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Re: String Comparison & Equivalence Challenge

by erix (Prior)
on Mar 14, 2021 at 08:51 UTC ( #11129604=note: print w/replies, xml ) Need Help??


in reply to String Comparison & Equivalence Challenge

PostgreSQL's trigram-comparing doesn't fare too badly, I think. The trigram functionality is inside module pg_trgm (a contrib module).

I compared your example sentences and asked pg_trgm what similarity it thought they had. pg_trgm expresses that similarity as a number between 0 and 1 (='very different' to 'virtually the same'):

prior | strict_word_similarity | initi +al part ----------------------------+------------------------+---------------- +-------------------------- (Identical) | 1 | And it came to +pass, when king Hezekia... (Only punctuation differs) | 1 | Thou shalt not +take the name of the LO... (Similar) | 0.8333333 | The fool hath s +aid in his heart, There... (Should rank as similar) | 0.8 | Thou shalt not +steal. (Less similar) | 0.45614034 | In the beginnin +g God created the heave... (5 rows) -- (column 3 truncated)

The SQL I used (the db must have pg_trgm installed, which you can do with CREATE EXTENSION pg_trgm;):

select prior -- , similarity(txt1, txt2) , strict_word_similarity(txt1, txt2) , substring(txt1, 1, 40) -- || chr(10) || txt2 from (values ( '2 Kings 19:1' , 'And it came to pass, when king Hezekiah hea +rd it, that he rent his clothes, and covered himself with sackcloth, +and went into the house of the LORD.', 'Isaiah 37:1' , 'And it came to pass, when king Hezekiah hea +rd it, that he rent his clothes, and covered himself with sackcloth, +and went into the house of the LORD.' , '(Identical)') , ( 'Exodus 20:7', 'Thou shalt not take the name of the LORD thy God + in vain; for the LORD will not hold him guiltless that taketh his na +me in vain.', 'Deuteronomy 5:11', 'Thou shalt not take the name of the LORD th +y God in vain: for the LORD will not hold him guiltless that taketh h +is name in vain.', '(Only punctuation differs)' ) , ( 'Psalm 14:1' , 'The fool hath said in his heart, There is n +o God. They are corrupt, they have done abominable works, there is no +ne that doeth good.', 'Psalm 53:1' , 'The fool hath said in his heart, There is n +o God. Corrupt are they, and have done abominable iniquity: there is +none that doeth good.', '(Similar)' ) , ( 'Exodus 20:15' , 'Thou shalt not steal.', 'Deuteronomy 5:19', 'Neither shalt thou steal.', '(Should rank as similar)' ) , ( 'Genesis 1:1' , 'In the beginning God created the heaven and + the earth.', 'John 1:1' , 'In the beginning was the Word, and the Word + was with God, and the Word was God.', '(Less similar)' ) ) as f(verse1, txt1, verse2, txt2, prior)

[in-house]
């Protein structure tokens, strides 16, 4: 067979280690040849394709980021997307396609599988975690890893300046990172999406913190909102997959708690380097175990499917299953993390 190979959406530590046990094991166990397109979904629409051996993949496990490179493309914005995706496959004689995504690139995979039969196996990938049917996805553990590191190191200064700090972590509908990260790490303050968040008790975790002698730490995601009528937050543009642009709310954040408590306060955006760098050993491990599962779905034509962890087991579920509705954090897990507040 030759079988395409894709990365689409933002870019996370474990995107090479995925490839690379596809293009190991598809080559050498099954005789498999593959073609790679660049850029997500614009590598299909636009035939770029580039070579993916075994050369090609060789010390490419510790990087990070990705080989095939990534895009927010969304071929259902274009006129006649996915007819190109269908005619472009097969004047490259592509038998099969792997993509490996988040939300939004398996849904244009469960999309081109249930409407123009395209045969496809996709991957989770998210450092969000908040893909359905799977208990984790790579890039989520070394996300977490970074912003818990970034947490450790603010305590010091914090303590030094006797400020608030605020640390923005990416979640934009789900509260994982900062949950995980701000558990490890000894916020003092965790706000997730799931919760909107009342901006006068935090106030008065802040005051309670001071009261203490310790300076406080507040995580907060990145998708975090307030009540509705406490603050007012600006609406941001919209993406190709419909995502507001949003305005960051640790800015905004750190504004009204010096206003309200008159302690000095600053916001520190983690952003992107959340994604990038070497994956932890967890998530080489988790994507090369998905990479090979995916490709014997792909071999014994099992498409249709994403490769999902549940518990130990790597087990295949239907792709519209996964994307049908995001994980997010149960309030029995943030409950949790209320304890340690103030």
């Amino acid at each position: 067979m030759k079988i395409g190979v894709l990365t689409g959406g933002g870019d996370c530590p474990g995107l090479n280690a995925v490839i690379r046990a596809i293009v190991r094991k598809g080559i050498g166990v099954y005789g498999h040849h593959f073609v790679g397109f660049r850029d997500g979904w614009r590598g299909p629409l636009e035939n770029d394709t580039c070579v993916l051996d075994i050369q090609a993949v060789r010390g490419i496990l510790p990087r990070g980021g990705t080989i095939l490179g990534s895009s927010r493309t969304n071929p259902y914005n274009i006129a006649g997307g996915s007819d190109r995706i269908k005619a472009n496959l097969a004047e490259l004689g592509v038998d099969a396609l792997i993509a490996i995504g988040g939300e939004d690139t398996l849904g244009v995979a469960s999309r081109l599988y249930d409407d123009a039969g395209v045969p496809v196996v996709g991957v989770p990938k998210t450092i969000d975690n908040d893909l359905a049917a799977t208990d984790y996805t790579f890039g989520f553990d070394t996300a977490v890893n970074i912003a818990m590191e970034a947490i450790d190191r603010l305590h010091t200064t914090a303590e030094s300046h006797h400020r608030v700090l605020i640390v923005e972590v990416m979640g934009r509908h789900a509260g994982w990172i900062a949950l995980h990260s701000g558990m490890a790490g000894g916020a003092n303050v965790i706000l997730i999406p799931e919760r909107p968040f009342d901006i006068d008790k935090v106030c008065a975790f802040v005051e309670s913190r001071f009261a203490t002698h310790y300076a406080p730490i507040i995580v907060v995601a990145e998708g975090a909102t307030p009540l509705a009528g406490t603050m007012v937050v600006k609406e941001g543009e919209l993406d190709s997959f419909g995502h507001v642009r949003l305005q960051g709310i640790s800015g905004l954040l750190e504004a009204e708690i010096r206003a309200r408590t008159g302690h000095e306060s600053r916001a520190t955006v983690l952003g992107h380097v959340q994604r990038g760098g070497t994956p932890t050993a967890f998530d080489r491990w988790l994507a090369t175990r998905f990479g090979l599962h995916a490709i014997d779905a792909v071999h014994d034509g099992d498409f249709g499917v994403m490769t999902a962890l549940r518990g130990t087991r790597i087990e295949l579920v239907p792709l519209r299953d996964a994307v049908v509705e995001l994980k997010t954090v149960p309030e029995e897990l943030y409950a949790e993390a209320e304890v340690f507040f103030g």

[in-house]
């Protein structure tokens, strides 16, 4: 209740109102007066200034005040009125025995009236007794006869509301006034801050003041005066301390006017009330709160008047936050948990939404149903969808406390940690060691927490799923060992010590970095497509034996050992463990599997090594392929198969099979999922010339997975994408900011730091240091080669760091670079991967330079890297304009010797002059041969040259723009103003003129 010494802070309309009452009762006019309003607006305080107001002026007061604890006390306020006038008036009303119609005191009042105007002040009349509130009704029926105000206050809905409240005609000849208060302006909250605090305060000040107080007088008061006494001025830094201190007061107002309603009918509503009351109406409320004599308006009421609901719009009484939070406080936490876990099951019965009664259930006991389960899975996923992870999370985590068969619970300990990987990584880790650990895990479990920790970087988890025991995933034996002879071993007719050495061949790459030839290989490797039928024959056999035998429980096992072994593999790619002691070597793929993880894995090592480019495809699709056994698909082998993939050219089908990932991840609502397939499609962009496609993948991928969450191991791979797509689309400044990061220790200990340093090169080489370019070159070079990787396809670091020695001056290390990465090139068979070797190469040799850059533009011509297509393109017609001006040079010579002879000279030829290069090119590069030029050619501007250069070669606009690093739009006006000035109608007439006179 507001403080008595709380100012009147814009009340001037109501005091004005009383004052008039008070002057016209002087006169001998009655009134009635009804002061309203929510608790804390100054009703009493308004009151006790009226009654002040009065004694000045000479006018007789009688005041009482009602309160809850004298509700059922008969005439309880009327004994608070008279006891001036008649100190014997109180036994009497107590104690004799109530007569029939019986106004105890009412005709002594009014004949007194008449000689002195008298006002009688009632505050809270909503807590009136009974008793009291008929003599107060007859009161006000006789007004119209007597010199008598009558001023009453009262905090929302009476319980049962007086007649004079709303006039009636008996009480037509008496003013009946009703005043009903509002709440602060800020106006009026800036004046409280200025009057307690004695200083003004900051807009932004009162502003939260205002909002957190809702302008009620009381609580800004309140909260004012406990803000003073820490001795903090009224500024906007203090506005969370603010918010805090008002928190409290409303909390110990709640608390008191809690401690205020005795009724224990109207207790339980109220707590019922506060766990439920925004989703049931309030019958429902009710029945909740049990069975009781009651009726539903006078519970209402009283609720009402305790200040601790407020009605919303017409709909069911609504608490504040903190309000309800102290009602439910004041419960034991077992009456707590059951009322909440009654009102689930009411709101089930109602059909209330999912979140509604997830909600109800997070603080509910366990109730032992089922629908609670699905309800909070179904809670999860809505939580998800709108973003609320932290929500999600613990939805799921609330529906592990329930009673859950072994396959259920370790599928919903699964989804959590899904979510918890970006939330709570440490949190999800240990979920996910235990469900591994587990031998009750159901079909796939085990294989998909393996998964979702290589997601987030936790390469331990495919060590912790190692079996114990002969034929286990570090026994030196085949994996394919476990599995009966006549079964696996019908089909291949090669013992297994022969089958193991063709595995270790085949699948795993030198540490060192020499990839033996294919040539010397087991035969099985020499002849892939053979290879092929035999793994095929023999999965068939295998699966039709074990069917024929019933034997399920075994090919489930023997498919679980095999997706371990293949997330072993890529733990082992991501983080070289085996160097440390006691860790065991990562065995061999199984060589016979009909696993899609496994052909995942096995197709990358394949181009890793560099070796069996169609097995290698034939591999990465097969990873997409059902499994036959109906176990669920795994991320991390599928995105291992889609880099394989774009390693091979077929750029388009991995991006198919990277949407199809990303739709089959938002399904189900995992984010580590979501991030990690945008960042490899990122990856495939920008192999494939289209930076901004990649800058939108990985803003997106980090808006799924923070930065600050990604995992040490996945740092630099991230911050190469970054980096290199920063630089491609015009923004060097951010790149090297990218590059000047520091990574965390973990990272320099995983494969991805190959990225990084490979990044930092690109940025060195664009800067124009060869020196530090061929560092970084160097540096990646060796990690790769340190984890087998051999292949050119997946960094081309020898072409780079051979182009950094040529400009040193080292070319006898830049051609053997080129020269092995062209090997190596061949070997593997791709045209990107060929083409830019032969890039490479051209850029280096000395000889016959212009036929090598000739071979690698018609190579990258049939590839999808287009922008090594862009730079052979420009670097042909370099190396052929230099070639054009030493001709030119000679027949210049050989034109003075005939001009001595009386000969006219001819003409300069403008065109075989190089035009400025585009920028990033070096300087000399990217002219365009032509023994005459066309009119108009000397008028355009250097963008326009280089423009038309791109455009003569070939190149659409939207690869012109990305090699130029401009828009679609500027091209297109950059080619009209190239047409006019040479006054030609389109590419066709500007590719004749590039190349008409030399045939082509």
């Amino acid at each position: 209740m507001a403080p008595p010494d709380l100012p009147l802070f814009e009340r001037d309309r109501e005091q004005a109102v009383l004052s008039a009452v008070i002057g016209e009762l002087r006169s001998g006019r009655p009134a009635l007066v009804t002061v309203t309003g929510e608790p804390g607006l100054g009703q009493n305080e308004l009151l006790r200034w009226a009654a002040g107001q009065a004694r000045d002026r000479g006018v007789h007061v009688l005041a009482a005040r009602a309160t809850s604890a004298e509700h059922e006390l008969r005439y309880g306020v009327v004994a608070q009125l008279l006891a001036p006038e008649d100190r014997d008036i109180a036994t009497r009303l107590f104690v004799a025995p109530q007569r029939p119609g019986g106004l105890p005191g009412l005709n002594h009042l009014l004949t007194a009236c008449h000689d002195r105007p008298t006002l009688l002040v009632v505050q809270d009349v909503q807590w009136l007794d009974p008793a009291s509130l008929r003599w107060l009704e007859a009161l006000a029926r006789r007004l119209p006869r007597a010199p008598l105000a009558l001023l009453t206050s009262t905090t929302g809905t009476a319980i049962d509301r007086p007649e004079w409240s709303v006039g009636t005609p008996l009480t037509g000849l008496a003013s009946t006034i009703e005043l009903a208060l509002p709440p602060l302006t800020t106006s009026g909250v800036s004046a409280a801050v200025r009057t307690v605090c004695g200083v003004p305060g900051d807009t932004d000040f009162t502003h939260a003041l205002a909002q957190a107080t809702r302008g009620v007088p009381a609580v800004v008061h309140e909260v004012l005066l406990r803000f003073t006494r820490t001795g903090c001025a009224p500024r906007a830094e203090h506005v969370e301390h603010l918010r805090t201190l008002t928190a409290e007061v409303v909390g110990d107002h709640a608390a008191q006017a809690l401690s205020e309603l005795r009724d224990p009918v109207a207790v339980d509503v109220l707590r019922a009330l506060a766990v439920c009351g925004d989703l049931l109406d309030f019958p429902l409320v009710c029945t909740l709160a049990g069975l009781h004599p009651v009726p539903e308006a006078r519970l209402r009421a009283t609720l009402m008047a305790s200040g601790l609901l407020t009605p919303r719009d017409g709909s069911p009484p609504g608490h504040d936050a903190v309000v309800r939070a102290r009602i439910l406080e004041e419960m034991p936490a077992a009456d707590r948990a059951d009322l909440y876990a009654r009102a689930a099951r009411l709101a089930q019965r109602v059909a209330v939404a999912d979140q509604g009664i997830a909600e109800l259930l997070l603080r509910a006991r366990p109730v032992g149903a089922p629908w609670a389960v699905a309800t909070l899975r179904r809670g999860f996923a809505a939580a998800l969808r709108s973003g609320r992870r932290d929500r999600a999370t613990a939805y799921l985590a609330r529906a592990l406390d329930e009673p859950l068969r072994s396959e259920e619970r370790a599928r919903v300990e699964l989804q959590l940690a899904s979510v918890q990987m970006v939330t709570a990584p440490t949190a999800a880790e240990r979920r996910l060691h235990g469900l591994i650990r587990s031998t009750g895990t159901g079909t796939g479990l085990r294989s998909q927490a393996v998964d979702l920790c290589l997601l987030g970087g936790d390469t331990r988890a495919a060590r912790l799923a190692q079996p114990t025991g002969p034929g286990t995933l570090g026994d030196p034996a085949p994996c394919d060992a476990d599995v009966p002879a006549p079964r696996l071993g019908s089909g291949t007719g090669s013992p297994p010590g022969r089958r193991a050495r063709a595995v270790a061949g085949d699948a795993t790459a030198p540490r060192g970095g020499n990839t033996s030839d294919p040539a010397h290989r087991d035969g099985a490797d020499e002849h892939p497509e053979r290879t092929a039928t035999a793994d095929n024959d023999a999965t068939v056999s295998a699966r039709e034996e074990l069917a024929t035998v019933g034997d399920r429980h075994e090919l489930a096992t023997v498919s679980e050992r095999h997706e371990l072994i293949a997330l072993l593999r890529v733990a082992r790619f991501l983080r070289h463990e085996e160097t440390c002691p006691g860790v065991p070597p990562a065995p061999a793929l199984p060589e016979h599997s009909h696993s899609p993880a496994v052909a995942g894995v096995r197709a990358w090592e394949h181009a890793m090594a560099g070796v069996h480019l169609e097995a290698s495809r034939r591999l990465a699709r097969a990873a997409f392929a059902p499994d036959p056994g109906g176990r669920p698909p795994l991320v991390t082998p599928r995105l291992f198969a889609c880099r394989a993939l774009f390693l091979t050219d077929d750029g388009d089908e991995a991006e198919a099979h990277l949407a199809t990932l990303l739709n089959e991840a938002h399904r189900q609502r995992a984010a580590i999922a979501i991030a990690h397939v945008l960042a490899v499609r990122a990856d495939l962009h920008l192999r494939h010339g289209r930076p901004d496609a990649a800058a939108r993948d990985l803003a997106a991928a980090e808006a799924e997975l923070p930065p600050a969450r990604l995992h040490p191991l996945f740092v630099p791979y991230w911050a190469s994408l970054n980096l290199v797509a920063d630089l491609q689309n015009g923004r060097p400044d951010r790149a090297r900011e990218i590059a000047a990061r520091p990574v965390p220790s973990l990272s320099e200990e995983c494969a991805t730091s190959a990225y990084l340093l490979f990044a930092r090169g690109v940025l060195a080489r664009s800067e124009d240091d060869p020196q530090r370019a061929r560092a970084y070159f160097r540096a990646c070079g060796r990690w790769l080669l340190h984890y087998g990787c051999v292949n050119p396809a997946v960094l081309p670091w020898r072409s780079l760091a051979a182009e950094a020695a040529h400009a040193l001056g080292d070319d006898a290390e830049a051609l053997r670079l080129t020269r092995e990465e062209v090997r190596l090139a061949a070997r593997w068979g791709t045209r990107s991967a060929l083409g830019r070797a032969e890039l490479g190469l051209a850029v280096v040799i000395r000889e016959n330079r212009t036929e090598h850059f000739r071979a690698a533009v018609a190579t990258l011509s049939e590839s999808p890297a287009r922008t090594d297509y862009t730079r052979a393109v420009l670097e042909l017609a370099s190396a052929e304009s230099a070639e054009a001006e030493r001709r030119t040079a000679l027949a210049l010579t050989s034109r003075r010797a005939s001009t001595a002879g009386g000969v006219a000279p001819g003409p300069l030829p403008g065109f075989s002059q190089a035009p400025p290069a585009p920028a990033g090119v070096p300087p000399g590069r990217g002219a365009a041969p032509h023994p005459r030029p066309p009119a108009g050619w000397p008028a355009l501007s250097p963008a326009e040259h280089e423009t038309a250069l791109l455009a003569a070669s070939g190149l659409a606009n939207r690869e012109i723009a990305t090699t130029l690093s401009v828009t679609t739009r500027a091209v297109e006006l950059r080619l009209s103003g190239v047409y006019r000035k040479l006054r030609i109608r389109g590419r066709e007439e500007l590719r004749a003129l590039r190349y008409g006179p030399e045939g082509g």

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Re^2: String Comparison & Equivalence Challenge
by Polyglot (Friar) on Mar 14, 2021 at 09:36 UTC

    That does appear like an interesting function with relevant output. How would one find a similar function for MariaDB?

    Blessings,

    ~Polyglot~

      Sorry, no idea. I haven't tried. (Most likely it doesn't exist.)

      Loading your file into postgres wasn't hard, I just tried it. YMMV, of course, especially when you don't have postgresql installed yet.

      In case it helps, here is a quick-'n-dirty load into a (postgres!) table, of your file.

      #!/bin/bash file=KJV_fixed.csv schema=public table=kjv t=$schema.$table echo " drop table if exists $t ; create table if not exists $t ( recordnum serial PRIMARY KEY , book int , chapter int , verse int , text text ) " | psql -X < $file perl -ne 'chomp; my @arr = split(/[,]/, $_, 4); print join("\t", @arr), "\n"; ' | psql -c " copy $t(book, chapter, verse, text) from stdin (format csv, header false, delimiter E'\t'); analyze $t; "

      Output from that is:

      DROP TABLE CREATE TABLE Timing is on. ANALYZE Time: 326.648 ms

        Thank you for taking your time to answer and for your suggestions.

        I did a little searching and found nGram, but that doesn't seem quite the same thing.

        The math on LanX's "tf-idf" option goes well over my head--to the point where it's not an option for me. (I got an "A" in college Calculus only by studying four hours for it every day, and asking peers lots of questions--but never really understood it, and it's all long gone from my memory.)

        I'm sorely tempted to arrange for some access to a PostgreSQL DB just to try this. But how would one go about checking the similarity index for each verse? by iterating through the table 31,102-squared times? Does the DB generate the index on the fly? How could the results be efficiently stored? (I've never used indexes before, so I'm entirely unfamiliar with the process.)

        Blessings,

        ~Polyglot~

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